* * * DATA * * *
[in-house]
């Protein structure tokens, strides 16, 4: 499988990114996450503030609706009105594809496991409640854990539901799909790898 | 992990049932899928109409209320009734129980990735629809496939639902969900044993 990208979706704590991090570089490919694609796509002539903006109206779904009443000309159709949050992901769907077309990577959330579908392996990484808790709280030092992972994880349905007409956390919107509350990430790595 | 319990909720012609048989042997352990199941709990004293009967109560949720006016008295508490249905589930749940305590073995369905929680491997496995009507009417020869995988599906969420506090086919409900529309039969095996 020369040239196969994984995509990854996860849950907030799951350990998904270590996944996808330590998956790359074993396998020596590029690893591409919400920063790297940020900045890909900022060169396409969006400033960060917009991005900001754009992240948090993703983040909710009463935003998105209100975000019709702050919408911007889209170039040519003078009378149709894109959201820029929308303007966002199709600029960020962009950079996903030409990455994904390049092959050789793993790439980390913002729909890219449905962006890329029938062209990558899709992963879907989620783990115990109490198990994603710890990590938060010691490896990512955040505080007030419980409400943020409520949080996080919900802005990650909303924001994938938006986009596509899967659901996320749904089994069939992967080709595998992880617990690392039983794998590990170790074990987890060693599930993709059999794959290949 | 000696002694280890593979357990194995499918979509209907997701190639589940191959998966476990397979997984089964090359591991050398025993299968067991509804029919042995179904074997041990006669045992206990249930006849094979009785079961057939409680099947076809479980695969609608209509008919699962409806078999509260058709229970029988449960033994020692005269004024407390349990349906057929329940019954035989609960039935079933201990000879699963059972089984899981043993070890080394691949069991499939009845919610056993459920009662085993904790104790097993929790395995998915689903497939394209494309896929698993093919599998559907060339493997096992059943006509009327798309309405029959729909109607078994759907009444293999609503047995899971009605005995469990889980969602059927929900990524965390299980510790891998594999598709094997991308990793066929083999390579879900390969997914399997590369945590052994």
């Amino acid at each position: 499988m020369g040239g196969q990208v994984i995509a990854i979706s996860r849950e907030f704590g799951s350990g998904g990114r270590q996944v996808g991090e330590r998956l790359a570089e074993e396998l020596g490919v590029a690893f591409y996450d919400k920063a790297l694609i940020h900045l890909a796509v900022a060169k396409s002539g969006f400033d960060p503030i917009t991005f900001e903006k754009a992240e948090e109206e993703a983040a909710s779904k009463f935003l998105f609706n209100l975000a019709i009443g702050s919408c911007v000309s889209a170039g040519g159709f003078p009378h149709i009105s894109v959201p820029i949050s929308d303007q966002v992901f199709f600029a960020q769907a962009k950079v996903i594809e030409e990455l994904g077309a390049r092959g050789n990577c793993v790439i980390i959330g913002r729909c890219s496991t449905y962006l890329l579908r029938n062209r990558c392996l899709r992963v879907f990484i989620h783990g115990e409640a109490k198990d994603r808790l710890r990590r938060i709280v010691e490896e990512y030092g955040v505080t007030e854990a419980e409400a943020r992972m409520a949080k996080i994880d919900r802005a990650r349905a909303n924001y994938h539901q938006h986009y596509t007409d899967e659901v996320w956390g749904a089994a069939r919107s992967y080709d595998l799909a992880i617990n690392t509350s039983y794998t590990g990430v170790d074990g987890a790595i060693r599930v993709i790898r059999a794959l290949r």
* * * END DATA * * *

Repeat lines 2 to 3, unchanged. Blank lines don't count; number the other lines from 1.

């Protein structure tokens, strides 16, 4: 499988990114996450503030609706009105594809496991409640854990539901799909790898 | 992990049932899928109409209320009734129980990735629809496939639902969900044993 990208979706704590991090570089490919694609796509002539903006109206779904009443000309159709949050992901769907077309990577959330579908392996990484808790709280030092992972994880349905007409956390919107509350990430790595 | 319990909720012609048989042997352990199941709990004293009967109560949720006016008295508490249905589930749940305590073995369905929680491997496995009507009417020869995988599906969420506090086919409900529309039969095996 020369040239196969994984995509990854996860849950907030799951350990998904270590996944996808330590998956790359074993396998020596590029690893591409919400920063790297940020900045890909900022060169396409969006400033960060917009991005900001754009992240948090993703983040909710009463935003998105209100975000019709702050919408911007889209170039040519003078009378149709894109959201820029929308303007966002199709600029960020962009950079996903030409990455994904390049092959050789793993790439980390913002729909890219449905962006890329029938062209990558899709992963879907989620783990115990109490198990994603710890990590938060010691490896990512955040505080007030419980409400943020409520949080996080919900802005990650909303924001994938938006986009596509899967659901996320749904089994069939992967080709595998992880617990690392039983794998590990170790074990987890060693599930993709059999794959290949 | 000696002694280890593979357990194995499918979509209907997701190639589940191959998966476990397979997984089964090359591991050398025993299968067991509804029919042995179904074997041990006669045992206990249930006849094979009785079961057939409680099947076809479980695969609608209509008919699962409806078999509260058709229970029988449960033994020692005269004024407390349990349906057929329940019954035989609960039935079933201990000879699963059972089984899981043993070890080394691949069991499939009845919610056993459920009662085993904790104790097993929790395995998915689903497939394209494309896929698993093919599998559907060339493997096992059943006509009327798309309405029959729909109607078994759907009444293999609503047995899971009605005995469990889980969602059927929900990524965390299980510790891998594999598709094997991308990793066929083999390579879900390969997914399997590369945590052994």
């Amino acid at each position: 499988m020369g040239g196969q990208v994984i995509a990854i979706s996860r849950e907030f704590g799951s350990g998904g990114r270590q996944v996808g991090e330590r998956l790359a570089e074993e396998l020596g490919v590029a690893f591409y996450d919400k920063a790297l694609i940020h900045l890909a796509v900022a060169k396409s002539g969006f400033d960060p503030i917009t991005f900001e903006k754009a992240e948090e109206e993703a983040a909710s779904k009463f935003l998105f609706n209100l975000a019709i009443g702050s919408c911007v000309s889209a170039g040519g159709f003078p009378h149709i009105s894109v959201p820029i949050s929308d303007q966002v992901f199709f600029a960020q769907a962009k950079v996903i594809e030409e990455l994904g077309a390049r092959g050789n990577c793993v790439i980390i959330g913002r729909c890219s496991t449905y962006l890329l579908r029938n062209r990558c392996l899709r992963v879907f990484i989620h783990g115990e409640a109490k198990d994603r808790l710890r990590r938060i709280v010691e490896e990512y030092g955040v505080t007030e854990a419980e409400a943020r992972m409520a949080k996080i994880d919900r802005a990650r349905a909303n924001y994938h539901q938006h986009y596509t007409d899967e659901v996320w956390g749904a089994a069939r919107s992967y080709d595998l799909a992880i617990n690392t509350s039983y794998t590990g990430v170790d074990g987890a790595i060693r599930v993709i790898r059999a794959l290949r």